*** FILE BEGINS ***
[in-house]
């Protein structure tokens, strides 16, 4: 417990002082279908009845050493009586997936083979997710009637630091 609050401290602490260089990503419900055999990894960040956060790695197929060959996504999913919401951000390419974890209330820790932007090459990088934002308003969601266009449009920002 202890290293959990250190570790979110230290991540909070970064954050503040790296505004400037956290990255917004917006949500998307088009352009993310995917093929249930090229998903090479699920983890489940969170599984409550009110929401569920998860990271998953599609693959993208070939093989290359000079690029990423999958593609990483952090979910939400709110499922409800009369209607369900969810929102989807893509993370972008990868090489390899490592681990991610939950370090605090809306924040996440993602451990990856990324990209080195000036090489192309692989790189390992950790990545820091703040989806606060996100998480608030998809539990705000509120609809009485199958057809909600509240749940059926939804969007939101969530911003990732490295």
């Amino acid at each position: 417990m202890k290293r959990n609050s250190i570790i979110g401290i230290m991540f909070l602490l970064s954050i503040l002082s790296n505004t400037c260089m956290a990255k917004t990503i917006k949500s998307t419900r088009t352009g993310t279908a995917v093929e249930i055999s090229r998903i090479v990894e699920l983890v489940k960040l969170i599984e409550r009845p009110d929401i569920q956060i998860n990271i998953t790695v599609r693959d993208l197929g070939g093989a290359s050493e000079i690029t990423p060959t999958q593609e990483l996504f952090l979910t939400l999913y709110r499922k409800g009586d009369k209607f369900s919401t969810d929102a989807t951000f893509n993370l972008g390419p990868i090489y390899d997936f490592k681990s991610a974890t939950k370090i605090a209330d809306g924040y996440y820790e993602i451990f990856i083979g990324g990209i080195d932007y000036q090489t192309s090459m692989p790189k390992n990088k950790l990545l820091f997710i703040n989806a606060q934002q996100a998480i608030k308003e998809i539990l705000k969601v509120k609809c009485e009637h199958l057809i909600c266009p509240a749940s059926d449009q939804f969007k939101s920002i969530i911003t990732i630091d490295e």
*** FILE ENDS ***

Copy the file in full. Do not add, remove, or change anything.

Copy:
[in-house]
């Protein structure tokens, strides 16, 4: 417990002082279908009845050493009586997936083979997710009637630091 609050401290602490260089990503419900055999990894960040956060790695197929060959996504999913919401951000390419974890209330820790932007090459990088934002308003969601266009449009920002 202890290293959990250190570790979110230290991540909070970064954050503040790296505004400037956290990255917004917006949500998307088009352009993310995917093929249930090229998903090479699920983890489940969170599984409550009110929401569920998860990271998953599609693959993208070939093989290359000079690029990423999958593609990483952090979910939400709110499922409800009369209607369900969810929102989807893509993370972008990868090489390899490592681990991610939950370090605090809306924040996440993602451990990856990324990209080195000036090489192309692989790189390992950790990545820091703040989806606060996100998480608030998809539990705000509120609809009485199958057809909600509240749940059926939804969007939101969530911003990732490295």
């Amino acid at each position: 417990m202890k290293r959990n609050s250190i570790i979110g401290i230290m991540f909070l602490l970064s954050i503040l002082s790296n505004t400037c260089m956290a990255k917004t990503i917006k949500s998307t419900r088009t352009g993310t279908a995917v093929e249930i055999s090229r998903i090479v990894e699920l983890v489940k960040l969170i599984e409550r009845p009110d929401i569920q956060i998860n990271i998953t790695v599609r693959d993208l197929g070939g093989a290359s050493e000079i690029t990423p060959t999958q593609e990483l996504f952090l979910t939400l999913y709110r499922k409800g009586d009369k209607f369900s919401t969810d929102a989807t951000f893509n993370l972008g390419p990868i090489y390899d997936f490592k681990s991610a974890t939950k370090i605090a209330d809306g924040y996440y820790e993602i451990f990856i083979g990324g990209i080195d932007y000036q090489t192309s090459m692989p790189k390992n990088k950790l990545l820091f997710i703040n989806a606060q934002q996100a998480i608030k308003e998809i539990l705000k969601v509120k609809c009485e009637h199958l057809i909600c266009p509240a749940s059926d449009q939804f969007k939101s920002i969530i911003t990732i630091d490295e």